Exo-Jupiters’ Commonality and Exclusivity Highlighted in Two New Studies

Image of Jupiter taken by NASA’s Juno spacecraft. Two recent studies explore how Exo-Jupiters might be more common than previously thought along with entire systems being exclusively comprised of them. (Credit: NASA/JPL-Caltech/SwRI/MSSS/Kevin M. Gill)

A pair of recent studies conduct in-depth analyses of Jupiter-sized exoplanets, also known as Exo-Jupiters, and were published in Nature Communications and The Astronomical Journal, respectively. The study published in Nature Communications was conducted by an international team of researchers and examines how Exo-Jupiters could be more common than previously thought, while the study published in The Astronomical Journal was conducted by one researcher and examines exoplanetary system, HD 141399, and how it is comprised entirely of Exo-Jupiters with no additional planets.

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An Exoplanet so Hot it has Clouds Made of Quartz

Artist illustration showing what WASP-17 b could look like based on data obtained from a myriad of ground- and space-based telescopes, including NASA’s Hubble, Webb, and the retired Spitzer space telescopes. This most recent study used MIRI (Webb’s Mid-Infrared Instrument) to identify nanocrystals of quartz within the clouds WASP-17 b. (Credit: NASA, ESA, CSA, and R. Crawford (STScI))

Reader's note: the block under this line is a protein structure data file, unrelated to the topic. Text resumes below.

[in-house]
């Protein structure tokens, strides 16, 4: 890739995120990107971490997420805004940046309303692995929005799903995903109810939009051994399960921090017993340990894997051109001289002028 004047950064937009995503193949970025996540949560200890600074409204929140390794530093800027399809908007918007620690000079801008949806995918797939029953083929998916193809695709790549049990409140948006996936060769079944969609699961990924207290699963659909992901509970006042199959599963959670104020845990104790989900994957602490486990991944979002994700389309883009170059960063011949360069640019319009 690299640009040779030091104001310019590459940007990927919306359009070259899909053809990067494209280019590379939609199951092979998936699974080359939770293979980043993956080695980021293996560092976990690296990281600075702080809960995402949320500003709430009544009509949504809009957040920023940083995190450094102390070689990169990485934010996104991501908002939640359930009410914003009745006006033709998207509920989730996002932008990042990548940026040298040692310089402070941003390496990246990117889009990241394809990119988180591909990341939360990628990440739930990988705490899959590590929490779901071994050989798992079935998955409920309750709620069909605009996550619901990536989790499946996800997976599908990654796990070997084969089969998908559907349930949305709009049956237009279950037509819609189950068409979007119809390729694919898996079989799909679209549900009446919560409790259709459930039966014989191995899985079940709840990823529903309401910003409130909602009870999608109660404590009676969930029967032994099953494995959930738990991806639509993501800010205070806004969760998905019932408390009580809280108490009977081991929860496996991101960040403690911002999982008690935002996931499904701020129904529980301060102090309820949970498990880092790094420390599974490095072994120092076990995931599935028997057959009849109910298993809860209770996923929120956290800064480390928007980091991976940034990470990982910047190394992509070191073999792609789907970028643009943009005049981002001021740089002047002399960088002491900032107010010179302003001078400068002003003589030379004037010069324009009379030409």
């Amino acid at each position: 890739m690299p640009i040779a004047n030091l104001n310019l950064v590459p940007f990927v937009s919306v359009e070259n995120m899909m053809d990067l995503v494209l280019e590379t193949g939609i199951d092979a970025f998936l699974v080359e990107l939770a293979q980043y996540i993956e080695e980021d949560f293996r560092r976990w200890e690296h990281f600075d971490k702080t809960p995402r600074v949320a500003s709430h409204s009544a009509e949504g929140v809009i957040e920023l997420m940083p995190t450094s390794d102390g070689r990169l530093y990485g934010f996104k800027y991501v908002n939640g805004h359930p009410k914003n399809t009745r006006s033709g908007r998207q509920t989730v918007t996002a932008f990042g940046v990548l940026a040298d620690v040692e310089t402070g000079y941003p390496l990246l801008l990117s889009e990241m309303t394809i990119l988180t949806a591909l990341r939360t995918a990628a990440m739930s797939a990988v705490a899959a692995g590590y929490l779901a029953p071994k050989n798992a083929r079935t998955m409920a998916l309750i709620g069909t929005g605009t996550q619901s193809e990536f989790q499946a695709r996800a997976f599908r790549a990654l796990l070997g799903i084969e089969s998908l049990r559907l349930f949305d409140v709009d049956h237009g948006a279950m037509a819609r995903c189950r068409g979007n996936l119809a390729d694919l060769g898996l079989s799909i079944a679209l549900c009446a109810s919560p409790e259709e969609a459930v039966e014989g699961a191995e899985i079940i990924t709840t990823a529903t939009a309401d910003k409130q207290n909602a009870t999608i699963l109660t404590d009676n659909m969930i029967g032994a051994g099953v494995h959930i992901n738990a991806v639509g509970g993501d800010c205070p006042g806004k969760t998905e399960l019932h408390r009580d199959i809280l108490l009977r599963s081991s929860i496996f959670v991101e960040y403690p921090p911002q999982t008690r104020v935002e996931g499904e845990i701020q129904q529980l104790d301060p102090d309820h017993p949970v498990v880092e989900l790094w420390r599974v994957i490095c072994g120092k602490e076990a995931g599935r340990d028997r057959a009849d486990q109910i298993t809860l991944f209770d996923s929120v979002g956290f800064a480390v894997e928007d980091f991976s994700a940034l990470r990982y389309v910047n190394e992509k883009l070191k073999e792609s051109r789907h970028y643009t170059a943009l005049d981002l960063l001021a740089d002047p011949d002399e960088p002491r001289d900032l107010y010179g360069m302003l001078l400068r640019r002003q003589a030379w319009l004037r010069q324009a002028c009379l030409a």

A recent study published in The Astrophysical Journal Letters used data obtained by the James Webb Space Telescope’s (JWST) Mid-Infrared Instrument (MIRI) to identify the presence of quartz nanocrystals in the upper atmosphere of WASP-17 b, an exoplanet whose mass and radius are approximately 0.78 and 1.87 that of Jupiter, respectively, and is located approximately 1,324 light-years from Earth. WASP-17 b is classified as a “puffy” hot Jupiter due to its 3.7-day orbital period, meaning the extreme temperatures could cause unique chemical processes to occur within its atmosphere, but the astronomers were still surprised by the findings.

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Here are the First Pictures from CHEOPS

First image of the star chosen as target for CHEOPS after cover opening. The star, at the centre of the image, is located at a distance of 150 light-years from us, in the constellation of Cancer. Image Credit:ESA/Airbus/CHEOPS Mission Consortium

The CHEOPS spacecraft is taking the first tentative steps in its mission. Back on January 29th, the spacecraft opened the cover on its lens. Now, we have the first images from CHEOPS.

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